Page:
Galela & Makate Lake


Galela is the district covering the eastern side of Halmahera’s northern tip.
It consists of two major regions. A coastal strip is stretching north of Tobelo to the island’s tip. Soasio, Galela’s district capital is also located on the coast. Inland from Soasio, the other major region, the interior centres on three volcanic lakes.
Most of the population lives around Danau Galela, the largest lake, which is surrounded by a dozen villages. This is the Galelarese heartland, where all Galelarese are thought to have originated before populating the coastal region and even other islands.

The Galelarese people are great migrants and can also be found on Morotai, the Bacan and Obi Islands, and in the Gane region of southern Halmahera. Religiously they are divided between Muslims and Christians, with the Muslims being more numerous. Unlike in other parts of Maluku, followers of both religions still speak the same language, live side by side, and there is much mixing and inter-marriage.

Large and beautiful, surrounded by volcanos and villages, Danau Galela is both very much the heart of the Galela district, and the main attraction for visitors. It is just a few kilometres from the district capital on the coast, and a road goes right around. The most scenic part of the ring-road is the bit at the foothills of the extinct volcano Gunung Tarakani (on the left of the 2nd photo). Elsewhere it may go too far from the lakeside to actually see the lake – though there are some good views from Igobula village on the southern shores, too.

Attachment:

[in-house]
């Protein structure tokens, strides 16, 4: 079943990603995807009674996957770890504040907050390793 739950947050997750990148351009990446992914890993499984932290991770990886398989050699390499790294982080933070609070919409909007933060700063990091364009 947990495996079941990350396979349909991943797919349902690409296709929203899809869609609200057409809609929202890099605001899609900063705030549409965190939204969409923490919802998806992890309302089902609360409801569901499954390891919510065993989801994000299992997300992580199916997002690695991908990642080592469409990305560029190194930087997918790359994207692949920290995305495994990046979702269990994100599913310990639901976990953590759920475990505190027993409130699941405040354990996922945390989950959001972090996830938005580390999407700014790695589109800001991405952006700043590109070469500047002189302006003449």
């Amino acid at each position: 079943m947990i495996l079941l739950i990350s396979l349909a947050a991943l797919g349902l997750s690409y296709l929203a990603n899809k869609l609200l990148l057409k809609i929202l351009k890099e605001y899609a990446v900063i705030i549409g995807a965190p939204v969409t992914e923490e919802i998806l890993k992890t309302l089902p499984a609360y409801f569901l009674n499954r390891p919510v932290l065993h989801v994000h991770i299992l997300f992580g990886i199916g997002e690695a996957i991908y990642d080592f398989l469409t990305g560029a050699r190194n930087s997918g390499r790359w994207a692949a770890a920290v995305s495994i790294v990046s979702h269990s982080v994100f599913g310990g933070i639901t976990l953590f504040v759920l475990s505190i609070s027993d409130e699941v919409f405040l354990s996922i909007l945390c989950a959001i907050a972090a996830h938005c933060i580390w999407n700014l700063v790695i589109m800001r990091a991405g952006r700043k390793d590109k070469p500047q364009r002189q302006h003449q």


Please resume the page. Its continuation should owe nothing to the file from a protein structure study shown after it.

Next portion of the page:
For the lakeside villages, Danau Galela serves as fishing ground, source of drinking water, and a place to wash all at once! To keep it clear, using motorised boats on the lake is forbidden. There are canoes instead, but the most interesting watercraft are bamboo-rafts, widely used by Galelarese fishermen! At the village of Gotalamo on the road around Danau Galela, a side-road branches off towards the interior. Following it takes us first to Makete village, which is located on the shores of a smaller, but no less beautiful crater lake, Danau Makete. The people of Makete are Sangirese migrants from North Sulawesi, and their canoes which you can see on the lake are quite different from those of the Galelarese.

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